Steamboat: No. Last year we just … we took the moment. That’s exactly what happened. We just took the moment with announcing. I think it was at the beginning of the show. Flair got in the ring, I got in the ring. The next thing you know the fans were looking down and here we got Steamboat and Flair in the ring. As I was exiting the ring and walking back to the locker room, they started chanting. Flair grabbed, he seized the moment. He saw it. He grabbed the mic and said, “Hey Steamboat, how about you and me go one more time” and the fans just popped, they just popped. So I started walking back to the ring and every step that I was taking getting back to the ring closer and closer, the crowd was getting more frenzied. We did a thing like, we just milked it. Next thing you know, you know how one thing leads to another with a rumor? I’m sure the fans would have loved to see something happen right there to set something up for the return of the next Pillman Memorial Show. No, we just seized the moment and just milked it along. I think we did it because our egos were out there and it was just a good feeling with all the young wrestlers that were there that night contributing. When I got back to the locker room, Flair got back to the locker room, all the younger guys were saying, “God, what a response you guys. It’s still there,” and all that. It was just one of those moments to where, hey I’m gonna grab this and just run with it for a while. It sure does feel good, because the fans do remember.

Eric:During your series with Shane Douglas vs. Steve Austin and Brian Pillman, Shane Douglas once said that there was animosity from the guys on the top of the card. The upper card feared following your pace. Is their any truth to that?

Steamboat: Shane is speaking the truth. Yeah, they would have two or three main events after the intermission. We may be the first one after the intermission. We call it The Popcorn Match. That’s because after intermission everyone’s coming back to their seats with their popcorn. And if there was other main events to follow it, they would be with long faces because they knew that we’d go out there and just bust our back and go out there and have a great match and than they’d have to follow it. Just like any act in show business, they’ve got a good comedian and he’s up and coming and he’s tearing the house down. The guy that’s headlining the show goes out there. Even though he’s good, he’s having a hard time following the act. We were in the same situation. It happened to me also in ’91. I think it was in ’91, when I went back to the WWF and I was going with that Dragon costume for the first time. Vince had me doing, I guess he was using me as an example here. But I was doing the opening match, either the first or second match. Usually they have a twenty minute time limit on the first couple of matches and we would go nineteen minutes and it didn’t matter who I was working with. It could have been a regular jobber for TV, Haku, or anybody. It sort of set the stage for the rest of the show. The agent, who was working that night loved the fact that I was either on first or second because it made everybody else work harder, because that’s the stage that I had set and end up having a great overall show. From the opening match to the main event, it made it hard for some of the other guys to follow. I said, “Sorry guys, that’s just my work ethic.” I go out there and just give these people their money’s worth, and give my body and end up having a great match. They said, “Damn Ricky, you’re doing it night after night, after night.” Well, you guys are in the main event, making big money. What can I tell you?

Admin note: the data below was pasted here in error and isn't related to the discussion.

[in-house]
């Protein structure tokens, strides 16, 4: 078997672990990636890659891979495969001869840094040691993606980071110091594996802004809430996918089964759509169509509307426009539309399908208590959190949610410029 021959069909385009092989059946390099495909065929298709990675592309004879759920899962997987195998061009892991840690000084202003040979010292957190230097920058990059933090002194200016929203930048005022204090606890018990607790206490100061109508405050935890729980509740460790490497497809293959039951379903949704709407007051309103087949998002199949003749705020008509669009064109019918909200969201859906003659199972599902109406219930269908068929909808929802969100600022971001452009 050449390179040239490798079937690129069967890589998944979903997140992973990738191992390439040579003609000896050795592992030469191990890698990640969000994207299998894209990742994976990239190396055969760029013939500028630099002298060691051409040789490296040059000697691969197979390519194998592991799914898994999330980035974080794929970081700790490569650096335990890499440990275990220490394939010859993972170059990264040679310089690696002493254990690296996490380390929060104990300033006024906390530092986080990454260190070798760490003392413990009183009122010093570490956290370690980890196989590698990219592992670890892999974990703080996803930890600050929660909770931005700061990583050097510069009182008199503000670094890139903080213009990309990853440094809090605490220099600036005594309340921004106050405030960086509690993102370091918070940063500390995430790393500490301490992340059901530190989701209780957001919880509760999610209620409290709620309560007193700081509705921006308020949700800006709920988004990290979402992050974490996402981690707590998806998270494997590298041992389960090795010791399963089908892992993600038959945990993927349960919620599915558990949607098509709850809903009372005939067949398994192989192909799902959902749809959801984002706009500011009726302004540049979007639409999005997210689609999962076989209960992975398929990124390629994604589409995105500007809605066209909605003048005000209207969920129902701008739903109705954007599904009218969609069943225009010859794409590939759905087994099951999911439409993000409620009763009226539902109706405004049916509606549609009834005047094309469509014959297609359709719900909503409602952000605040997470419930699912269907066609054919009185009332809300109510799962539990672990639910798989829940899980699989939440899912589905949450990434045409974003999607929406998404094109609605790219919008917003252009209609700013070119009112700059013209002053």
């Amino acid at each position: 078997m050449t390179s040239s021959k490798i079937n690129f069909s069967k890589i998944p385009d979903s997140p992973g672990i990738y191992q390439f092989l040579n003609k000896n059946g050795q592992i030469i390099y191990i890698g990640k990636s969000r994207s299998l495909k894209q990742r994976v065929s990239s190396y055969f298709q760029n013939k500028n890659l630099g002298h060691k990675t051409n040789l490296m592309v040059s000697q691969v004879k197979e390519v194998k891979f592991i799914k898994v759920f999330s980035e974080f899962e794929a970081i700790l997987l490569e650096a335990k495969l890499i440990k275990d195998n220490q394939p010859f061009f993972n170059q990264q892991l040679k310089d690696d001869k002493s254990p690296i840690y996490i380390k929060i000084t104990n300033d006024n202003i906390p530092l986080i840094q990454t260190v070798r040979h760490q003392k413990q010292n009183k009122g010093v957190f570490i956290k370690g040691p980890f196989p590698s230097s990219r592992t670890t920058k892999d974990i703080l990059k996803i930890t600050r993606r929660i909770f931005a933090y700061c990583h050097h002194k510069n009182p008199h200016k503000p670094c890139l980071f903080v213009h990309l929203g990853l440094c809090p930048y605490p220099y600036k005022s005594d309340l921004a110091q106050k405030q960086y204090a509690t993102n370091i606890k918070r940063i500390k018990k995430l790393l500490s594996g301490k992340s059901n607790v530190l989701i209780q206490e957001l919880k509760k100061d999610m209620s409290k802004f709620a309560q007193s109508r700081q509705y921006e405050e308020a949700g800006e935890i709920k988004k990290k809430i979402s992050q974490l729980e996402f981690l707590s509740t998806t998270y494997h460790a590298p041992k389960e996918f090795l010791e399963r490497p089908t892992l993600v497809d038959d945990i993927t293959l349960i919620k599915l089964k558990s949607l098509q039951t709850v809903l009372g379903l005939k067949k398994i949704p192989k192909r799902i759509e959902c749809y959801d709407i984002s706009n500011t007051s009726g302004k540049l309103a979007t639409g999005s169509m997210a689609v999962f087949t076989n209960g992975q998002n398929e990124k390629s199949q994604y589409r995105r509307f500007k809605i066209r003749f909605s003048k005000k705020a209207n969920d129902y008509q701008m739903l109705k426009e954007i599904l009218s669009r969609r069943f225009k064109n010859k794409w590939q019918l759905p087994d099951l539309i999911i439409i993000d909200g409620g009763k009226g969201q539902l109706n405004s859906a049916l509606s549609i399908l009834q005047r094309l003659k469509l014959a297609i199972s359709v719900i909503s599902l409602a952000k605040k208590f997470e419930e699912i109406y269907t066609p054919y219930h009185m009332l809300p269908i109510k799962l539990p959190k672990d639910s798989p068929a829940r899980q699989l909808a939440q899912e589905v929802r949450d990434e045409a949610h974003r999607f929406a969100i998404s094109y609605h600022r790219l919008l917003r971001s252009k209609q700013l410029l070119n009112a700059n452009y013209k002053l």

Eric:Comparisons to Shawn Michaels in work ethic?